Prison chief Duch will face additional charges under domestic law, but has avoided a controversial conspiracy charge, paving the way for a trial in early 2009
Tuol Sleng prison chief Duch hears new charges against him read out at the tribunal Friday.
THE Khmer Rouge tribunal on Friday added domestic law charges to the indictment of Tuol Sleng prison chief Kaing Guek Eav, who is awaiting trial on charges of war crimes and crimes against humanity.
Known by his revolutionary name Duch, the notorious S-21 prison camp chief will now stand trial for premeditated murder and torture under Cambodian law, avoiding a further conspiracy charge that would have made him responsible for crimes occurring under the regime at large.
The 66-year-old, who has been in detention since 1999, was formally indicted in August for his alleged role at Tuol Sleng. His indictment was then appealed by prosecutors, who said the charges were not broad enough.
The conspiracy charge, based on the legal doctrine of "joint criminal enterprise", was dismissed after judges deemed prosecutors' evidence was "too vague".
The extra charge threatened to broaden the scope of the trial to include crimes in which the accused had no direct role, but whose actions "furthered" the crimes indirectly.
Defence lawyers for other suspects had opposed the joint criminal enterprise charge, fearing that a conviction in Duch's case would leave their clients automatically liable.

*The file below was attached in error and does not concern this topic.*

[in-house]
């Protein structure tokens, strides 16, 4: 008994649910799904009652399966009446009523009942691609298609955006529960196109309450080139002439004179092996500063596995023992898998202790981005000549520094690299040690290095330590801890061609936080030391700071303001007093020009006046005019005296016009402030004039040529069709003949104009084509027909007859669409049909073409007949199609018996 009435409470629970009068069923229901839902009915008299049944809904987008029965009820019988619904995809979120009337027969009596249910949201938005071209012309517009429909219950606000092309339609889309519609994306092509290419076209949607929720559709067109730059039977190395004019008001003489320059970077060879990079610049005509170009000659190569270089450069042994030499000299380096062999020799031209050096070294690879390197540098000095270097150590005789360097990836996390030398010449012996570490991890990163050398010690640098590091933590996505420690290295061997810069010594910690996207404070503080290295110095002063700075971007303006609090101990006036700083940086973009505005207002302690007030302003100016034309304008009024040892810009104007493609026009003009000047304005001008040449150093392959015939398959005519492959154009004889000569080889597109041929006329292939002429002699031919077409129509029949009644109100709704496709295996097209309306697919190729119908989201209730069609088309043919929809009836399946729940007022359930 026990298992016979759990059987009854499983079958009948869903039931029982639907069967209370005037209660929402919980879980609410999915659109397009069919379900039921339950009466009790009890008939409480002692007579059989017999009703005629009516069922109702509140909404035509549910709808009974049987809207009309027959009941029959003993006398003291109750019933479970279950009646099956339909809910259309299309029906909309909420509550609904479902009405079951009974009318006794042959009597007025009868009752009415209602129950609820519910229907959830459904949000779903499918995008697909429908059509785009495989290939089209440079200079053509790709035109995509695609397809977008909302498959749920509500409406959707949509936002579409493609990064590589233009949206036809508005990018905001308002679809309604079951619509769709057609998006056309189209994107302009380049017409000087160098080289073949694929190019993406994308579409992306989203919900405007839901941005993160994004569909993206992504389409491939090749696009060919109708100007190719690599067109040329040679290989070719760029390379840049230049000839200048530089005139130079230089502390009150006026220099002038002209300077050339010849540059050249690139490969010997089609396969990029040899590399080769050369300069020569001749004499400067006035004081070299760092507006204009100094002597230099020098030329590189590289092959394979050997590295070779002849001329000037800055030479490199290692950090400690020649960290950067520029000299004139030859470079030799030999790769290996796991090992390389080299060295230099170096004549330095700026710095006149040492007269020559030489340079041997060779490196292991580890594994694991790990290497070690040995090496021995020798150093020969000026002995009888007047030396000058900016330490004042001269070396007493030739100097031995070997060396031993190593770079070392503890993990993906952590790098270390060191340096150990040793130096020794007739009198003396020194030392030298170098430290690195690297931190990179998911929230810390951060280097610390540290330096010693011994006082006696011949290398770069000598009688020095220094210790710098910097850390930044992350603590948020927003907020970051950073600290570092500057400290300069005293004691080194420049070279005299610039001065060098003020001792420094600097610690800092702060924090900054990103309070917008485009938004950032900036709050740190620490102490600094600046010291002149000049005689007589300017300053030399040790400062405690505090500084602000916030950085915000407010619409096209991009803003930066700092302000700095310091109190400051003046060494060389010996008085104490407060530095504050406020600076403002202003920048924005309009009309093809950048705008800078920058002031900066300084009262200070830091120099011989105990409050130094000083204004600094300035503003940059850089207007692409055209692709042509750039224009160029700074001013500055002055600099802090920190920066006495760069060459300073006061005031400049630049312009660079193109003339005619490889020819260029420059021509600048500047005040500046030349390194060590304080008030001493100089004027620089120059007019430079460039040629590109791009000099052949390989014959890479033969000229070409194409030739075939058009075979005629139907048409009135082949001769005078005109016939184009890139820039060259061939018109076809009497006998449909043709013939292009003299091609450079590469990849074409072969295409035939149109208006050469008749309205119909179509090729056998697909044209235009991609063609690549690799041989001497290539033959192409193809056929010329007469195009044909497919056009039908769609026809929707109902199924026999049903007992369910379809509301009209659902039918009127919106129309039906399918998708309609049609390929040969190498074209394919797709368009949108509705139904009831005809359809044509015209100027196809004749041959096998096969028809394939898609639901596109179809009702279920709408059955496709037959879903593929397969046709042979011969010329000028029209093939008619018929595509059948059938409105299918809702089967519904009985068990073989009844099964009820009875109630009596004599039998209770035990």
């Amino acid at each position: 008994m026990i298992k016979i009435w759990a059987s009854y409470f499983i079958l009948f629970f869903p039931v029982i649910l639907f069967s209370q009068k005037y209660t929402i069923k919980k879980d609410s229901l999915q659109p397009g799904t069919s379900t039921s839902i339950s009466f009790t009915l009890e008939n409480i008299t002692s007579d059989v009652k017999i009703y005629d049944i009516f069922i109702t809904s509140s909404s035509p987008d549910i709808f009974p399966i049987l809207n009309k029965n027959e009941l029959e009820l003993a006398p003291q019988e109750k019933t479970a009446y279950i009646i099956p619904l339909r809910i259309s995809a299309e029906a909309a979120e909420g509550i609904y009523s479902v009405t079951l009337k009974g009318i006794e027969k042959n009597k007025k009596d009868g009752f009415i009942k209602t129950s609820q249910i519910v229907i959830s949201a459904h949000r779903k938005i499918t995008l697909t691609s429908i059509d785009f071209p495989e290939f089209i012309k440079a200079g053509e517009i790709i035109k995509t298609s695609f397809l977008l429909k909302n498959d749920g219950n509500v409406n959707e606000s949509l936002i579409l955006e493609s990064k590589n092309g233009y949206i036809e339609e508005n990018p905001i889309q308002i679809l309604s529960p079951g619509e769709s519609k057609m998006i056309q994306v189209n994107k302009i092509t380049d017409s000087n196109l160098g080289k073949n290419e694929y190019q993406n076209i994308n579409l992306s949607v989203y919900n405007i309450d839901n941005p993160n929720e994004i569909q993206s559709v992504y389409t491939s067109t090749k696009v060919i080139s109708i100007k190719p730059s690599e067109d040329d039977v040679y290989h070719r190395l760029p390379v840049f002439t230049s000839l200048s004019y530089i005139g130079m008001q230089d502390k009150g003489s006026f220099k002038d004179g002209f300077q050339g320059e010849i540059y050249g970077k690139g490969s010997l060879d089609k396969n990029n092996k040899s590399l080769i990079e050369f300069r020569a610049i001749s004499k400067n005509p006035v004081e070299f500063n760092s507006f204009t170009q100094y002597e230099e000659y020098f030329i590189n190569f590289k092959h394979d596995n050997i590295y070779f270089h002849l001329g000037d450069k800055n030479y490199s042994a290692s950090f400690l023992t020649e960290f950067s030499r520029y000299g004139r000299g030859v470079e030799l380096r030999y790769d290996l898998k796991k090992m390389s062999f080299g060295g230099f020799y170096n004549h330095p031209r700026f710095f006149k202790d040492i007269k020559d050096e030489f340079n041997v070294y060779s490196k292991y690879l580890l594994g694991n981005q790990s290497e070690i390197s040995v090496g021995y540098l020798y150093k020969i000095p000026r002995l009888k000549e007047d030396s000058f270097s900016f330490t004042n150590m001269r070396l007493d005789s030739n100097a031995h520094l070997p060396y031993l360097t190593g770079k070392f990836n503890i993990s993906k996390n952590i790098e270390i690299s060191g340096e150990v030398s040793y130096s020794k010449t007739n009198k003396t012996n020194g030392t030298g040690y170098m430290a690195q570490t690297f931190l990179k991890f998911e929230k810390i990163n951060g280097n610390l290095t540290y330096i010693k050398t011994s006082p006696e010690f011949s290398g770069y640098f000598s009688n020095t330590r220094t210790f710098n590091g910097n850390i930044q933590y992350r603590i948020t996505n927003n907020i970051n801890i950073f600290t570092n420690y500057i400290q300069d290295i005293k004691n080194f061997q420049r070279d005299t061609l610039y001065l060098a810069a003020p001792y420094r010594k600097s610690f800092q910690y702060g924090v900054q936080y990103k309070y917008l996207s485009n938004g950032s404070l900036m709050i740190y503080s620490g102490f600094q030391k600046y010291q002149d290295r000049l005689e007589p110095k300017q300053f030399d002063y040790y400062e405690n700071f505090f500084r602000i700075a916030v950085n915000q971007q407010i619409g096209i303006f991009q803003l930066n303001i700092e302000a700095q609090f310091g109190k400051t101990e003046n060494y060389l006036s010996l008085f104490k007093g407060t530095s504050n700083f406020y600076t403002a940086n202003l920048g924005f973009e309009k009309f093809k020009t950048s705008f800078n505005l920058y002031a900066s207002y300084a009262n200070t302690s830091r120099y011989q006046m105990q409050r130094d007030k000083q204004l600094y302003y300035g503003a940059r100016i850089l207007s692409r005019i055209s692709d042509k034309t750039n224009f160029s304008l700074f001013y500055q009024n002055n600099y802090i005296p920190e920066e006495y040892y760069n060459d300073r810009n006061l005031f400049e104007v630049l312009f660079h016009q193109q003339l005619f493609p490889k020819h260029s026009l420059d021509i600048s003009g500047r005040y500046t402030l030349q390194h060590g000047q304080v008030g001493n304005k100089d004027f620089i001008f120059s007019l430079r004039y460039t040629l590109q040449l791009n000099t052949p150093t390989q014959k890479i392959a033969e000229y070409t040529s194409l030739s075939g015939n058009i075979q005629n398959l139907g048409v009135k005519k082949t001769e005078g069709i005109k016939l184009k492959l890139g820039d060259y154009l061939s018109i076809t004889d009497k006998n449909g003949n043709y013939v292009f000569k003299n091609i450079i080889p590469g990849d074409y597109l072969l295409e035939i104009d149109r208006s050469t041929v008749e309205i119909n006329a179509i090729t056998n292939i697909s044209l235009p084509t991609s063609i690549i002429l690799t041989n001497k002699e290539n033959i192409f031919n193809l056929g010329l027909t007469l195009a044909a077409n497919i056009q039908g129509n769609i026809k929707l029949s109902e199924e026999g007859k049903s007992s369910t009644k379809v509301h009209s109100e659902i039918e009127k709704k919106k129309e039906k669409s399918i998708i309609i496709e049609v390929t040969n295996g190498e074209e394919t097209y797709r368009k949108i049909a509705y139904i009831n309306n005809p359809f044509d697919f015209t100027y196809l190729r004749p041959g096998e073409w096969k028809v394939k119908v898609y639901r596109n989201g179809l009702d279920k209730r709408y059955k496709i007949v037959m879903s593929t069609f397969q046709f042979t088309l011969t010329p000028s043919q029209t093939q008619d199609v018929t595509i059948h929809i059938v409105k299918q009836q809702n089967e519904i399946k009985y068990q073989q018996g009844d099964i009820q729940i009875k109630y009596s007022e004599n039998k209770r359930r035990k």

Trial now obstacle-free
According to officials at the court, Friday's decision means the lead-up to Duch's trial - the first of a likely five - is now legally obstacle-free.
"We will definitely have a trial in the first quarter of 2009," court spokesman Reach Sambath said Sunday.
"[The decision] marks the end of the appeal and is a signal that the trial is getting closer. There will be a meeting with pretrial judges in January to set the date," he added.
Although some observers have speculated that the additional charges may expedite the trial, sources inside the court told the Post Sunday that it was unlikely to make a difference. Rather, it was a way for prosecutors to cover more ground in the event that the much more
significant international charges cannot be proved.
Up to 16,000 men, women and children were imprisoned and tortured at Tuol Sleng, now a popular genocide museum.